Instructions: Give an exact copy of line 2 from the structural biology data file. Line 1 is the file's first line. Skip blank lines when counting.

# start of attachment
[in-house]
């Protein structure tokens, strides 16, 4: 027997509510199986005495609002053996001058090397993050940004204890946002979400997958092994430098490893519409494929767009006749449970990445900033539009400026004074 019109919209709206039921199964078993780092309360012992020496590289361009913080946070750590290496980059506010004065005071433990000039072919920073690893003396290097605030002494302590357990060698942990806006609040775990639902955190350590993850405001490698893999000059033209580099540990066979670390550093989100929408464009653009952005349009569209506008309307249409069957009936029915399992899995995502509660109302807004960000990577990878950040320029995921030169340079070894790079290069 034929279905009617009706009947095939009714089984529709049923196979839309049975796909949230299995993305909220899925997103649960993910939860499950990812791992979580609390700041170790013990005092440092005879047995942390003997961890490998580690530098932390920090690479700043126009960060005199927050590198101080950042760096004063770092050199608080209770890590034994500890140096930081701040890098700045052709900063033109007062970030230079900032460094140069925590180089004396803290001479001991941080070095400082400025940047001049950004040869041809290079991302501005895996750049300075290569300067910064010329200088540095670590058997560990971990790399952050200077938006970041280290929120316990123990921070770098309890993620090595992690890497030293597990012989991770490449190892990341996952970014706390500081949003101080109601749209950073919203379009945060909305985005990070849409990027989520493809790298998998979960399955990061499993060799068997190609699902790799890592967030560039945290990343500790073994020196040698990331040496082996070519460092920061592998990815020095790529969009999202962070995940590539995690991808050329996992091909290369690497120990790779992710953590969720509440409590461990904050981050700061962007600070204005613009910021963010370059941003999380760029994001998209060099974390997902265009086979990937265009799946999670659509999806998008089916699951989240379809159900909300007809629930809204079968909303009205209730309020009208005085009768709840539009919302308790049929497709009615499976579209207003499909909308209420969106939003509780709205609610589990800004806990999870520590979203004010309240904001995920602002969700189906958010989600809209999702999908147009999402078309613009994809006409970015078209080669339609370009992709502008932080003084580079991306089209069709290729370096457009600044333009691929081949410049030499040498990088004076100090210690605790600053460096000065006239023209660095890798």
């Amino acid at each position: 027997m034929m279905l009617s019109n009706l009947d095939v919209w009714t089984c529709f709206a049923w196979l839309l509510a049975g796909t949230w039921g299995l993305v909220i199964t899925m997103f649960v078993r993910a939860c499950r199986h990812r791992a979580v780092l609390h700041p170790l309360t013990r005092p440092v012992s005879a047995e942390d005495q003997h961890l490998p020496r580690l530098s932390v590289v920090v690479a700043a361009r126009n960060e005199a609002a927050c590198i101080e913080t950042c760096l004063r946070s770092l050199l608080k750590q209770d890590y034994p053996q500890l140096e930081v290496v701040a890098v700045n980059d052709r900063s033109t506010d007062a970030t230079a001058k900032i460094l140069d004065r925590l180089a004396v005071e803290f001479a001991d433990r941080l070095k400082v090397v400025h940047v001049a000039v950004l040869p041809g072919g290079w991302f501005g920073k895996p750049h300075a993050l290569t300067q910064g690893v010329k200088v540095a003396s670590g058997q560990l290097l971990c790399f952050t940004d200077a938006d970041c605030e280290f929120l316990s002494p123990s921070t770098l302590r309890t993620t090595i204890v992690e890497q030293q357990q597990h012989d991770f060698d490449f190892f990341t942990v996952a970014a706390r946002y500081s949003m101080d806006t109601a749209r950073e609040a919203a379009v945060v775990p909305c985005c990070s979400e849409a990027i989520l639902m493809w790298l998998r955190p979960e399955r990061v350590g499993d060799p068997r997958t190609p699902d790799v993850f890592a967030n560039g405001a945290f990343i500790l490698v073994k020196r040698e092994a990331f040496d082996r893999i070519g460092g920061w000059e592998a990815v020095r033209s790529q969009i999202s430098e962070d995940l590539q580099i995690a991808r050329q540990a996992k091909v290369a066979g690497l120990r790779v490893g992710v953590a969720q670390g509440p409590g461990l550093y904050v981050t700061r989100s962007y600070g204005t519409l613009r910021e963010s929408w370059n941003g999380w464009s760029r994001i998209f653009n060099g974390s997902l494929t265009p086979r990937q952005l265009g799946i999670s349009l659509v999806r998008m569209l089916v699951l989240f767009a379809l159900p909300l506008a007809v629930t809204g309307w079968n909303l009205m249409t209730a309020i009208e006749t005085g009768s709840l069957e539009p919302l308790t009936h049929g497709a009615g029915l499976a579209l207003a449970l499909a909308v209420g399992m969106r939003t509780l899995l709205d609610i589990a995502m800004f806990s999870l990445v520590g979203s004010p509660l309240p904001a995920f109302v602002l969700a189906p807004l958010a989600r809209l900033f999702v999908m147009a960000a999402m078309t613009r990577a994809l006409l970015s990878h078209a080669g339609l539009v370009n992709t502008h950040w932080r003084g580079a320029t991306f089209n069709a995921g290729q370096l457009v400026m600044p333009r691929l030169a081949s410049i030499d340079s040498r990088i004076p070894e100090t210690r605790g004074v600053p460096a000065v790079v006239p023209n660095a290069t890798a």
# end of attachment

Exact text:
């Protein structure tokens, strides 16, 4: 027997509510199986005495609002053996001058090397993050940004204890946002979400997958092994430098490893519409494929767009006749449970990445900033539009400026004074 019109919209709206039921199964078993780092309360012992020496590289361009913080946070750590290496980059506010004065005071433990000039072919920073690893003396290097605030002494302590357990060698942990806006609040775990639902955190350590993850405001490698893999000059033209580099540990066979670390550093989100929408464009653009952005349009569209506008309307249409069957009936029915399992899995995502509660109302807004960000990577990878950040320029995921030169340079070894790079290069 034929279905009617009706009947095939009714089984529709049923196979839309049975796909949230299995993305909220899925997103649960993910939860499950990812791992979580609390700041170790013990005092440092005879047995942390003997961890490998580690530098932390920090690479700043126009960060005199927050590198101080950042760096004063770092050199608080209770890590034994500890140096930081701040890098700045052709900063033109007062970030230079900032460094140069925590180089004396803290001479001991941080070095400082400025940047001049950004040869041809290079991302501005895996750049300075290569300067910064010329200088540095670590058997560990971990790399952050200077938006970041280290929120316990123990921070770098309890993620090595992690890497030293597990012989991770490449190892990341996952970014706390500081949003101080109601749209950073919203379009945060909305985005990070849409990027989520493809790298998998979960399955990061499993060799068997190609699902790799890592967030560039945290990343500790073994020196040698990331040496082996070519460092920061592998990815020095790529969009999202962070995940590539995690991808050329996992091909290369690497120990790779992710953590969720509440409590461990904050981050700061962007600070204005613009910021963010370059941003999380760029994001998209060099974390997902265009086979990937265009799946999670659509999806998008089916699951989240379809159900909300007809629930809204079968909303009205209730309020009208005085009768709840539009919302308790049929497709009615499976579209207003499909909308209420969106939003509780709205609610589990800004806990999870520590979203004010309240904001995920602002969700189906958010989600809209999702999908147009999402078309613009994809006409970015078209080669339609370009992709502008932080003084580079991306089209069709290729370096457009600044333009691929081949410049030499040498990088004076100090210690605790600053460096000065006239023209660095890798």